4 for the price of 2

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I’ve been in Mozambique for work for the past two weeks (hence the silence here). One thing I quickly noticed, which I also remarked in Cuba a few years ago, is that once you know one Romance language and a little bit of another, you basically know them all. It’s magic!

I visited Cuba right after finishing a Spanish class that had gotten me through the basics:  the most straightforward past, present, and future tenses, a lot of vocabulary, and simple syntax and grammar rules. That grounding got me about thisfar in conversations with Cubans, but that was good enough for me. Through my arduous journey to French proficiency, I’ve come to expect incremental language-learning progress, and I can now see and appreciate it more clearly.

While traveling in the Cuban countryside, I met a trio of Italians who took the same bus back to Havana with me. We had a nice conversation in English, and then they started speaking to each other in Italian. It felt like my intense week-long effort to concentrate on Spanish allowed me to open up my ears and let the Italian wash over me – and I heard the Romance in it, so to speak. I could understand the gist of what they were discussing – what to eat for lunch or something like that.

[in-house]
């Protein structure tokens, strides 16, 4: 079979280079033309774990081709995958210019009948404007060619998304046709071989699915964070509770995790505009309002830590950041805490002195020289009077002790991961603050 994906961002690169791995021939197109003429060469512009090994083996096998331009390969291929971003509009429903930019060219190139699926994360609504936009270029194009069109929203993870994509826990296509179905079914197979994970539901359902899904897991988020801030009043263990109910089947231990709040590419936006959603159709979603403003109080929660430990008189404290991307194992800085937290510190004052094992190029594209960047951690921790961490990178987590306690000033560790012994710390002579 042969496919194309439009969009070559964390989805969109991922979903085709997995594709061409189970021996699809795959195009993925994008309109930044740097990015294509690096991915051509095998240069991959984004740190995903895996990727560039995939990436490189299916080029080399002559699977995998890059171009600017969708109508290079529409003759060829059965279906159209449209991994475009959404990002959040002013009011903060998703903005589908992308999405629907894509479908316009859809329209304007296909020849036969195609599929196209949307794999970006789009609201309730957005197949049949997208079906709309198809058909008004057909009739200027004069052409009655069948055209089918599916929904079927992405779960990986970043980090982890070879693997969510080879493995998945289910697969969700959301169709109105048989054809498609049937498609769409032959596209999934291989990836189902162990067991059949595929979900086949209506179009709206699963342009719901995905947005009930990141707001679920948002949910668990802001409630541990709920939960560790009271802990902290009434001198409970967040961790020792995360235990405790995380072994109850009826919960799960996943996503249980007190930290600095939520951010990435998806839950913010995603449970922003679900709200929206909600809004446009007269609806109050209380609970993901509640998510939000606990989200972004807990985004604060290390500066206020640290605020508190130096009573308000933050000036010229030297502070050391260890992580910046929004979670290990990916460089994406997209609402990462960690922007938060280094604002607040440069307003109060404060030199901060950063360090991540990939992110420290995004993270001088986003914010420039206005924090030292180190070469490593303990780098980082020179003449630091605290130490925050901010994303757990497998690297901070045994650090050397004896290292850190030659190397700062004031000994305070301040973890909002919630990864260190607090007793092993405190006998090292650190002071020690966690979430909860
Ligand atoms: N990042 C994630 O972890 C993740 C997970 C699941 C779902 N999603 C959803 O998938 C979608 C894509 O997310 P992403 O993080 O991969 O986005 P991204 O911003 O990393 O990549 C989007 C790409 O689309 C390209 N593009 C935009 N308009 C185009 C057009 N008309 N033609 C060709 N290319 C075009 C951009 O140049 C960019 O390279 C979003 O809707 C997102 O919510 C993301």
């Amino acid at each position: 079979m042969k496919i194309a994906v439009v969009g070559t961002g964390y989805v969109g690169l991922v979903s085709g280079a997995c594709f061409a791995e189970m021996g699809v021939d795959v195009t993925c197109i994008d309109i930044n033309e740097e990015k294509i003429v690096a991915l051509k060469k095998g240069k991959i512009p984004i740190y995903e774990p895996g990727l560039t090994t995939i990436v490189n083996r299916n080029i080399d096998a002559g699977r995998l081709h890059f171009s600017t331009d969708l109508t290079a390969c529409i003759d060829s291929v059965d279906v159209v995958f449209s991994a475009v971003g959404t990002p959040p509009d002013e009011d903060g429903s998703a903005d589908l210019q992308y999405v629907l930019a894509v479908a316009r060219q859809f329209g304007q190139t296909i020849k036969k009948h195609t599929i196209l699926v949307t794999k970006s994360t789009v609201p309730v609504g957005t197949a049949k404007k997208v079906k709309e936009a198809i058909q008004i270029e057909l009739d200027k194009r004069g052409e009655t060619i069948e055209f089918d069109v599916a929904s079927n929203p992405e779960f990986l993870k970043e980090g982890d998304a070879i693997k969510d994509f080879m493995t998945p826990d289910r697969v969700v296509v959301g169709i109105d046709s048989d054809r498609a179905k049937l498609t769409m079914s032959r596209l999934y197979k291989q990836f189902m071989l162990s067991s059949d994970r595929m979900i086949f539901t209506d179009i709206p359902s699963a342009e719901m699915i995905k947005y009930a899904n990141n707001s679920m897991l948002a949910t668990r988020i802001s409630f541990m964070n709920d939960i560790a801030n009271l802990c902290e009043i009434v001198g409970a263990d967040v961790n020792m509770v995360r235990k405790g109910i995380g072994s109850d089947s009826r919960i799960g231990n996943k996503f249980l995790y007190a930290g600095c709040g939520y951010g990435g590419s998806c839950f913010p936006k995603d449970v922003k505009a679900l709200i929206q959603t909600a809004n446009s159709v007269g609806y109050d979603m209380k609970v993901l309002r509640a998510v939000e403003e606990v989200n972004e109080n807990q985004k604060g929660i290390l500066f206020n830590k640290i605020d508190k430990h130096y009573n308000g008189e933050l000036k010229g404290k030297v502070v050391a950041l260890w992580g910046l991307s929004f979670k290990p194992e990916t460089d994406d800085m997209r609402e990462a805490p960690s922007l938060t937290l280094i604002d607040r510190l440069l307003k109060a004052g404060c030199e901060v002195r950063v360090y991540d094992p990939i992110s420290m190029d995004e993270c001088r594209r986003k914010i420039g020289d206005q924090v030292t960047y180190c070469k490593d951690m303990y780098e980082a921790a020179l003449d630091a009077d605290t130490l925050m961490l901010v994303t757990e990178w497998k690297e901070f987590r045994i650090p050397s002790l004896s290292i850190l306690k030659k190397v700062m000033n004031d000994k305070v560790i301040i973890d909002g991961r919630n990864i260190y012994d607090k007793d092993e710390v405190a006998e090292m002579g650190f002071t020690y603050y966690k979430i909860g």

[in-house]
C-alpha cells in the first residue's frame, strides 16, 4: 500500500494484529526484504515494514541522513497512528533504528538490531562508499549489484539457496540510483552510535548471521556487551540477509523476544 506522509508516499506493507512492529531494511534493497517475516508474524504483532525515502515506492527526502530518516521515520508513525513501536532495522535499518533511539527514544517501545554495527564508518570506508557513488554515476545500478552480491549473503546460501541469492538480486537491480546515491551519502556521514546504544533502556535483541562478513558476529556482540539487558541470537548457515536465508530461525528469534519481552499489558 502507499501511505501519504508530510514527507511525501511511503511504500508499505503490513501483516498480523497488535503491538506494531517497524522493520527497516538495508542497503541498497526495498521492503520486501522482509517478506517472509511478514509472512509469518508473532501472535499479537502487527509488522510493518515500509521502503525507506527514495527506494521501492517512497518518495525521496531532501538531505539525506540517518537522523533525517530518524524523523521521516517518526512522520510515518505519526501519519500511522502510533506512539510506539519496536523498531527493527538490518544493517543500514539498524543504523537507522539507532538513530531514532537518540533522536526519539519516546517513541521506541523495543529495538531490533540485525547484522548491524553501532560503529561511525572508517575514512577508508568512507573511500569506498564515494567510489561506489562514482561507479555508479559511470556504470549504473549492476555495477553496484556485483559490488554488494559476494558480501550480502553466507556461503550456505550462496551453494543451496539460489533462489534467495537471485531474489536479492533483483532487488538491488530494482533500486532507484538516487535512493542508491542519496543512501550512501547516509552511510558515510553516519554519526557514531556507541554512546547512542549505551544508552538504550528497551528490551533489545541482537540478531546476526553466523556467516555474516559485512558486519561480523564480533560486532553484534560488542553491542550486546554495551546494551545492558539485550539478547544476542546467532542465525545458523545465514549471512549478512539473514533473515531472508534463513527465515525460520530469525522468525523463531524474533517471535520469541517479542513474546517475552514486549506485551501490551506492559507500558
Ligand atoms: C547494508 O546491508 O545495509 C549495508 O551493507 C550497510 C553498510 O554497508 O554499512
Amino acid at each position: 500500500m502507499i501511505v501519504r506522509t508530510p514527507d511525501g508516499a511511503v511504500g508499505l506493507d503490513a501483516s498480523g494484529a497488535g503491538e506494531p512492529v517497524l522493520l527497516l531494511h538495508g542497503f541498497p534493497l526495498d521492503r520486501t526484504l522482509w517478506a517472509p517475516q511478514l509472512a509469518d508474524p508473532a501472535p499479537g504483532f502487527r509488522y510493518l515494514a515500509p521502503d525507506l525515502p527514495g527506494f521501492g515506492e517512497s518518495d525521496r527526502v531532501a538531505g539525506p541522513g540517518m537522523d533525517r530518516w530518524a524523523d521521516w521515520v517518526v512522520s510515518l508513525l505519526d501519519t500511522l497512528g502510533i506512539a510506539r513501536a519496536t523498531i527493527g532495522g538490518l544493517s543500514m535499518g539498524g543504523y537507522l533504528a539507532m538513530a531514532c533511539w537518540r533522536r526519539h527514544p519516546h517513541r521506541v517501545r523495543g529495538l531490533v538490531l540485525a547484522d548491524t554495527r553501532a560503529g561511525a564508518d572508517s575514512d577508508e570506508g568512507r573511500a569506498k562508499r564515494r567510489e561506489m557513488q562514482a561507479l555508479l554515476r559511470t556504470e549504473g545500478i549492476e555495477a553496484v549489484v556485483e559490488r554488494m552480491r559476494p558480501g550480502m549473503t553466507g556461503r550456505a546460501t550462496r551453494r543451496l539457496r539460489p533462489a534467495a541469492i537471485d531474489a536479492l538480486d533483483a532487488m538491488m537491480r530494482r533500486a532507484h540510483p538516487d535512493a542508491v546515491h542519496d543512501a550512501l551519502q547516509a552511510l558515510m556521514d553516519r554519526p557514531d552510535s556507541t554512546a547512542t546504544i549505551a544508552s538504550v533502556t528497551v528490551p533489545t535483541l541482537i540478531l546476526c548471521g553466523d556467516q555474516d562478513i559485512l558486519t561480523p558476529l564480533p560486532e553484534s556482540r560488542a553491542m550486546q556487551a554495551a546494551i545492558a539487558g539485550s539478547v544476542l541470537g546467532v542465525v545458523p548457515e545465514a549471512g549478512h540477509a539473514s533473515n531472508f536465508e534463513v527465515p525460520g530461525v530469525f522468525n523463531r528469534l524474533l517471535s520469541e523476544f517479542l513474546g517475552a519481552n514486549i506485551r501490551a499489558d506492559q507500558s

Here in Mozambique, I’ve had a similar experience with Portuguese. Funnily enough, I’ve been communicating mostly in French, since my two closest colleagues and collaborators do not speak the greatest English. French is our lingua franca. It’s been very good practice, and as in Cuba, it – and my rusty-but-still-in-there-somewhere knowledge of Spanish – has unlocked the Romance in Portuguese. I’ve learned to turn the sh sounds into s sounds, and with a few other auditory acrobatics, it’s basically Spanish. And when my Spanish isn’t strong enough to understand what someone is saying, my French fills in the gaps.

There’s been multiple moments when I haven’t needed my colleagues to translate for me because I’ve gotten a full enough sense of what someone is saying based solely on listening for the similarities between Portuguese, French, and Spanish. Now I understand what my Czech father meant when he said that he could understand Polish even though he never learned it and could not speak a word of it.

Language families are the best families! Just kidding. But they are pretty great.

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